Have you ever cut your finger, bumped your head, or fallen and scraped your knee? While you were cursing your clumsiness or bad luck, your body got straight to work healing the injury, relying on the wondrous process of acute inflammation. Shortly after your injury, you most likely experienced some or all of the cardinal signs of acute inflammation: pain (dolor), redness (rubor), heat (calor), and swelling (tumor).
There are two types of inflammation: acute and chronic. Acute inflammation is an essential part of the body’s defense system and generally lasts a few days. Chronic inflammation (discussed in detail in another brick) involves an ongoing low-level inflammation that lasts for weeks, months, or even years. Unlike acute inflammation, chronic inflammation is not beneficial; it leads to tissue damage and is linked to the development of many types of chronic disease, including diabetes, cancer, and a range of autoimmune disorders.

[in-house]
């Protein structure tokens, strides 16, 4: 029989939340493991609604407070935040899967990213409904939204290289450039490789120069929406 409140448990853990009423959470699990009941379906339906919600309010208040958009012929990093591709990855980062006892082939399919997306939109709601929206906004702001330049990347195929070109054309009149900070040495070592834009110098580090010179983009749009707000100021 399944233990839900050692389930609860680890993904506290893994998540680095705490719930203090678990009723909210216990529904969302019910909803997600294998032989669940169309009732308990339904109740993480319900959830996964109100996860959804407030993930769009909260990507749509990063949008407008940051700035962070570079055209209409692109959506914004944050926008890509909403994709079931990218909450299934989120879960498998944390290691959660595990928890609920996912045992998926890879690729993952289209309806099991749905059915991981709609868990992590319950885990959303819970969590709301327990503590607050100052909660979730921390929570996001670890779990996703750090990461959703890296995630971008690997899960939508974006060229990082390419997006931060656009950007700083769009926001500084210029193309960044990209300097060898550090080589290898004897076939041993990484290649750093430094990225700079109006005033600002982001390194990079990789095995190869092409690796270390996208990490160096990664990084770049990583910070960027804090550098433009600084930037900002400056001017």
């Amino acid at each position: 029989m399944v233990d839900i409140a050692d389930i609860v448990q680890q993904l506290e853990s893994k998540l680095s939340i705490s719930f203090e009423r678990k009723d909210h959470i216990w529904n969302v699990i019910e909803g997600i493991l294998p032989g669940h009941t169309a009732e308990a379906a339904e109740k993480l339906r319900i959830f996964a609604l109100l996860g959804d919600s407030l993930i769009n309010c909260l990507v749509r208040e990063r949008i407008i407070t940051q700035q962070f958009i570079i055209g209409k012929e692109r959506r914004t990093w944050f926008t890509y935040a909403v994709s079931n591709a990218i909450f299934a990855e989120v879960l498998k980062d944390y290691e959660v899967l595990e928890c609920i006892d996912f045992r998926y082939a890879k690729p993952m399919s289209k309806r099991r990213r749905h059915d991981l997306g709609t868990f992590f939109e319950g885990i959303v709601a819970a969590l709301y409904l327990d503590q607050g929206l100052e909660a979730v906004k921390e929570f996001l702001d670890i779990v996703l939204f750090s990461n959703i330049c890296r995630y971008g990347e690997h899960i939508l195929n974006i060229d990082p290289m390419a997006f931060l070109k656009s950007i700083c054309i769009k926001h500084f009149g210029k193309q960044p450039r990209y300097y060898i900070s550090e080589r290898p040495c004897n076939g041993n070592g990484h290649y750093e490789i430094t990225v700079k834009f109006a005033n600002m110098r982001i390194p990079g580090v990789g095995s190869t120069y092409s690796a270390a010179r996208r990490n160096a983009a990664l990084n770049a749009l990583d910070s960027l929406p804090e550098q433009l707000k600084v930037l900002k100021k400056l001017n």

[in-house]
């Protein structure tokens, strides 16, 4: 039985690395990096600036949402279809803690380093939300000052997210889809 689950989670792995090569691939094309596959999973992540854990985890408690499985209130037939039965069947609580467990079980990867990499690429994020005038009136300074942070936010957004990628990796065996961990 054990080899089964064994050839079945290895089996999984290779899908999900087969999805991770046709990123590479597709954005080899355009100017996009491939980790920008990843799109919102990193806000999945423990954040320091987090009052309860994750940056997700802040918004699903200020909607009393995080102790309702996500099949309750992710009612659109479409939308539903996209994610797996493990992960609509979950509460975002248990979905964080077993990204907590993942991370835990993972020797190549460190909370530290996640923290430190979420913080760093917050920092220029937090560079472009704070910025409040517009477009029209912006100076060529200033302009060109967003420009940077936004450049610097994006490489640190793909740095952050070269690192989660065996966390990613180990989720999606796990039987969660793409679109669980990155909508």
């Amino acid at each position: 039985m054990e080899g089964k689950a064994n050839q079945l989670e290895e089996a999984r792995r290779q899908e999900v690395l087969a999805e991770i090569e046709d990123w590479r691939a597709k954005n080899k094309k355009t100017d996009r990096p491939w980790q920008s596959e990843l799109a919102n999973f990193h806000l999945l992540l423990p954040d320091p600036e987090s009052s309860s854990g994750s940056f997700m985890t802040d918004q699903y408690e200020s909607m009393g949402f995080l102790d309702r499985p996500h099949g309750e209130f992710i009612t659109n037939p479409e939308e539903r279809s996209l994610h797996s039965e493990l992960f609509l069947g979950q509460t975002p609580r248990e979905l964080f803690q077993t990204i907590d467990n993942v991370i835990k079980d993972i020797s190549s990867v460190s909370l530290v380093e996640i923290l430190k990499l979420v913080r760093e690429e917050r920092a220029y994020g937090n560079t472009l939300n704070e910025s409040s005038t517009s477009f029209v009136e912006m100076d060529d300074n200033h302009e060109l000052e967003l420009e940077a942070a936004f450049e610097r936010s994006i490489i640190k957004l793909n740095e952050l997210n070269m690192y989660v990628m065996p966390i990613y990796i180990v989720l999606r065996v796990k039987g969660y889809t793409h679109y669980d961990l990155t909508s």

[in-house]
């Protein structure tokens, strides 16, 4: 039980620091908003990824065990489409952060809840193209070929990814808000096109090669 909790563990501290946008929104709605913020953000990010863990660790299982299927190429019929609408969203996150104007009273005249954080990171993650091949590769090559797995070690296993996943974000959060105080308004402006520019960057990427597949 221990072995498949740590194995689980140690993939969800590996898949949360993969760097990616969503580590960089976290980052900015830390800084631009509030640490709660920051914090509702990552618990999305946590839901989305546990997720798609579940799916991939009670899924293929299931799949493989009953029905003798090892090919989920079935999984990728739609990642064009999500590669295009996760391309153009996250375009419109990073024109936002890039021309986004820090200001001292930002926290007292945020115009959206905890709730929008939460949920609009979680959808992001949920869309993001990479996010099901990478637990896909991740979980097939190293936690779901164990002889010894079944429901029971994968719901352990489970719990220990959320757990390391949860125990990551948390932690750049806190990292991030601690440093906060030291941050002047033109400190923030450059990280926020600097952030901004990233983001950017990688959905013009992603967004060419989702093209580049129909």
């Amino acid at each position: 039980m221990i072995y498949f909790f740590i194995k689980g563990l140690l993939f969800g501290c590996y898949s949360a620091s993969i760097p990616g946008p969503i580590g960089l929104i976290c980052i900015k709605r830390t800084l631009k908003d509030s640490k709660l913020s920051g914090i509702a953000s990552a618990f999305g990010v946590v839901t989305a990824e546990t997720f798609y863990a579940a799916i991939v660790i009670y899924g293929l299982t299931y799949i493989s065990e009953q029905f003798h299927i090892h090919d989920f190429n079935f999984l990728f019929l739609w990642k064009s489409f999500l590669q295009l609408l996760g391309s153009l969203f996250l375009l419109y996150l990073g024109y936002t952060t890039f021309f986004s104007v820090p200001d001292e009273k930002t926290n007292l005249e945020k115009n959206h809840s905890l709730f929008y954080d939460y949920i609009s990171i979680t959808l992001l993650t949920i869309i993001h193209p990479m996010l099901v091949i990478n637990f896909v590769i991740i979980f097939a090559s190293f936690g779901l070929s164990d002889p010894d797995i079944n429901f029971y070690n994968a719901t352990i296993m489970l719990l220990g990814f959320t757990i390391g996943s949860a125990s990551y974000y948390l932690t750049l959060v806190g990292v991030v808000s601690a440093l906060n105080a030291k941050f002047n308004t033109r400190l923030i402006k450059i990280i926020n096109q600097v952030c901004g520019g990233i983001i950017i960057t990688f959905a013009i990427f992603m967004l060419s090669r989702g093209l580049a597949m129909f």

After listening to this AudioBrick, you should be able to:
- Describe the three roles of inflammation.
- Identify the cells of innate immunity involved in acute inflammation and the timeline of when each cell type is involved.
- Describe the four reactions of blood vessels in acute inflammation.
- Describe leukocyte recruitment to sites of inflammation.
- Explain how these processes result in the general clinical manifestations of acute inflammation.
- Provide specific examples of acute inflammation.
- Describe the utility of acute-phase reactants as a marker of inflammation: erythrocyte sedimentation rate, C-reactive protein, ferritin, fibrinogen (all increased with inflammation—positive markers).
You can also check out the original brick on Acute Inflammation from our General Pathology collection, which is available for free.
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